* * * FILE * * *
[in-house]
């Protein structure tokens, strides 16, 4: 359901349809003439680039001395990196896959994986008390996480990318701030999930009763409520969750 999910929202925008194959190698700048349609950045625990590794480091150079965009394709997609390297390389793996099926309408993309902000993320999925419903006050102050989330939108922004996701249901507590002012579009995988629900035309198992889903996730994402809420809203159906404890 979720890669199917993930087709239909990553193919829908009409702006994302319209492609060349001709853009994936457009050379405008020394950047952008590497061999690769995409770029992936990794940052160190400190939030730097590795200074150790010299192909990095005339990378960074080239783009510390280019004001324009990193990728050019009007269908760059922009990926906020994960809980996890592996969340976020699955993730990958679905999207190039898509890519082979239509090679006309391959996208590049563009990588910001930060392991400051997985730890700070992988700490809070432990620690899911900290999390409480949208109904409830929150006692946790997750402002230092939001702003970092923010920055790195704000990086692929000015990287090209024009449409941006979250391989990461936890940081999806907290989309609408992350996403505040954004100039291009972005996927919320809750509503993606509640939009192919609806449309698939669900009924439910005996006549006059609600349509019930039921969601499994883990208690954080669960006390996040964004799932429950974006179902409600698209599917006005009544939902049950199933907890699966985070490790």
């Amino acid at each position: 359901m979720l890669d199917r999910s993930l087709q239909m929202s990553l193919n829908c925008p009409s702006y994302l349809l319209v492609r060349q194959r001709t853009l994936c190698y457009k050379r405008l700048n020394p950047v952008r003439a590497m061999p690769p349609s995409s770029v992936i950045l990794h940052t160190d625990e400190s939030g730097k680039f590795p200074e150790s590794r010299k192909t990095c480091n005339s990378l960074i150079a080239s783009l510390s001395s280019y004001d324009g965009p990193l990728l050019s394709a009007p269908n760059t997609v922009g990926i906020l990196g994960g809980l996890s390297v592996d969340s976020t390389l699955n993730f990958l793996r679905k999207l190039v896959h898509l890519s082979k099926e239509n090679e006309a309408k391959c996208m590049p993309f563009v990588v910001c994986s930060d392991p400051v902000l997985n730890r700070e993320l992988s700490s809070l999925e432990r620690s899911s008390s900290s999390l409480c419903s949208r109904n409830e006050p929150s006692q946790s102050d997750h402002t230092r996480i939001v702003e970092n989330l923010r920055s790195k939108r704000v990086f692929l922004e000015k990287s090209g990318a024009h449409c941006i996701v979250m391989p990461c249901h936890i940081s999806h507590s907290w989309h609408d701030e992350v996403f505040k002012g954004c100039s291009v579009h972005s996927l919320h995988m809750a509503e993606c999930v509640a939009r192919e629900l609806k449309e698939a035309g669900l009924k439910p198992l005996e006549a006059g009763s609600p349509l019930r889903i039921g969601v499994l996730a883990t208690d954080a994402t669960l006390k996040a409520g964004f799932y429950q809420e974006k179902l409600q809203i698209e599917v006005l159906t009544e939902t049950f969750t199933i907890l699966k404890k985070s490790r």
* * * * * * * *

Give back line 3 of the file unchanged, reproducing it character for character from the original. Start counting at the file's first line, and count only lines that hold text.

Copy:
């Amino acid at each position: 359901m979720l890669d199917r999910s993930l087709q239909m929202s990553l193919n829908c925008p009409s702006y994302l349809l319209v492609r060349q194959r001709t853009l994936c190698y457009k050379r405008l700048n020394p950047v952008r003439a590497m061999p690769p349609s995409s770029v992936i950045l990794h940052t160190d625990e400190s939030g730097k680039f590795p200074e150790s590794r010299k192909t990095c480091n005339s990378l960074i150079a080239s783009l510390s001395s280019y004001d324009g965009p990193l990728l050019s394709a009007p269908n760059t997609v922009g990926i906020l990196g994960g809980l996890s390297v592996d969340s976020t390389l699955n993730f990958l793996r679905k999207l190039v896959h898509l890519s082979k099926e239509n090679e006309a309408k391959c996208m590049p993309f563009v990588v910001c994986s930060d392991p400051v902000l997985n730890r700070e993320l992988s700490s809070l999925e432990r620690s899911s008390s900290s999390l409480c419903s949208r109904n409830e006050p929150s006692q946790s102050d997750h402002t230092r996480i939001v702003e970092n989330l923010r920055s790195k939108r704000v990086f692929l922004e000015k990287s090209g990318a024009h449409c941006i996701v979250m391989p990461c249901h936890i940081s999806h507590s907290w989309h609408d701030e992350v996403f505040k002012g954004c100039s291009v579009h972005s996927l919320h995988m809750a509503e993606c999930v509640a939009r192919e629900l609806k449309e698939a035309g669900l009924k439910p198992l005996e006549a006059g009763s609600p349509l019930r889903i039921g969601v499994l996730a883990t208690d954080a994402t669960l006390k996040a409520g964004f799932y429950q809420e974006k179902l409600q809203i698209e599917v006005l159906t009544e939902t049950f969750t199933i907890l699966k404890k985070s490790r």